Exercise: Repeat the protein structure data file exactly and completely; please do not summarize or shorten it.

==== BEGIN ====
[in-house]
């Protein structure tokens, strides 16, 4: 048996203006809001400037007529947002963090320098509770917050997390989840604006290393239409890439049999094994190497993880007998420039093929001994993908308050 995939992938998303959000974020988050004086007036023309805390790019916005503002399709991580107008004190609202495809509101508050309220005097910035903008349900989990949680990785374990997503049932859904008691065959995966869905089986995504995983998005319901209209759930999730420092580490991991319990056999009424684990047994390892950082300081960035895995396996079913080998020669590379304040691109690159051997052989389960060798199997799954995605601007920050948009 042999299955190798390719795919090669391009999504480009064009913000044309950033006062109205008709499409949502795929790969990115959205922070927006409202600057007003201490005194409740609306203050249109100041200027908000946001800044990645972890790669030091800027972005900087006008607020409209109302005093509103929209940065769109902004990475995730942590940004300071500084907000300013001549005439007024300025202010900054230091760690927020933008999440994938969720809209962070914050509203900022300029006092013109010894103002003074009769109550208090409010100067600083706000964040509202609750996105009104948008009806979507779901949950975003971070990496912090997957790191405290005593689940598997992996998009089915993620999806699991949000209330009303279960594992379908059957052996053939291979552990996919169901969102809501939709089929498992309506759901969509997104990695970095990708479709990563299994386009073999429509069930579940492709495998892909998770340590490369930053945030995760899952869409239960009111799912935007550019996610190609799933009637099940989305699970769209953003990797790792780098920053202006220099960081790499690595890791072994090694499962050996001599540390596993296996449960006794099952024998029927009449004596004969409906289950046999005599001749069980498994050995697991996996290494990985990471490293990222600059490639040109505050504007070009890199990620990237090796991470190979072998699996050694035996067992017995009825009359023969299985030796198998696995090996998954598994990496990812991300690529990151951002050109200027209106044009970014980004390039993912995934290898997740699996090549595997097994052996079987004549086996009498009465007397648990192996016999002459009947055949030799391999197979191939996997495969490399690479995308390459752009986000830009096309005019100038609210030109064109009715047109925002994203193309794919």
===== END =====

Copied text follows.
[in-house]
């Protein structure tokens, strides 16, 4: 048996203006809001400037007529947002963090320098509770917050997390989840604006290393239409890439049999094994190497993880007998420039093929001994993908308050 995939992938998303959000974020988050004086007036023309805390790019916005503002399709991580107008004190609202495809509101508050309220005097910035903008349900989990949680990785374990997503049932859904008691065959995966869905089986995504995983998005319901209209759930999730420092580490991991319990056999009424684990047994390892950082300081960035895995396996079913080998020669590379304040691109690159051997052989389960060798199997799954995605601007920050948009 042999299955190798390719795919090669391009999504480009064009913000044309950033006062109205008709499409949502795929790969990115959205922070927006409202600057007003201490005194409740609306203050249109100041200027908000946001800044990645972890790669030091800027972005900087006008607020409209109302005093509103929209940065769109902004990475995730942590940004300071500084907000300013001549005439007024300025202010900054230091760690927020933008999440994938969720809209962070914050509203900022300029006092013109010894103002003074009769109550208090409010100067600083706000964040509202609750996105009104948008009806979507779901949950975003971070990496912090997957790191405290005593689940598997992996998009089915993620999806699991949000209330009303279960594992379908059957052996053939291979552990996919169901969102809501939709089929498992309506759901969509997104990695970095990708479709990563299994386009073999429509069930579940492709495998892909998770340590490369930053945030995760899952869409239960009111799912935007550019996610190609799933009637099940989305699970769209953003990797790792780098920053202006220099960081790499690595890791072994090694499962050996001599540390596993296996449960006794099952024998029927009449004596004969409906289950046999005599001749069980498994050995697991996996290494990985990471490293990222600059490639040109505050504007070009890199990620990237090796991470190979072998699996050694035996067992017995009825009359023969299985030796198998696995090996998954598994990496990812991300690529990151951002050109200027209106044009970014980004390039993912995934290898997740699996090549595997097994052996079987004549086996009498009465007397648990192996016999002459009947055949030799391999197979191939996997495969490399690479995308390459752009986000830009096309005019100038609210030109064109009715047109925002994203193309794919």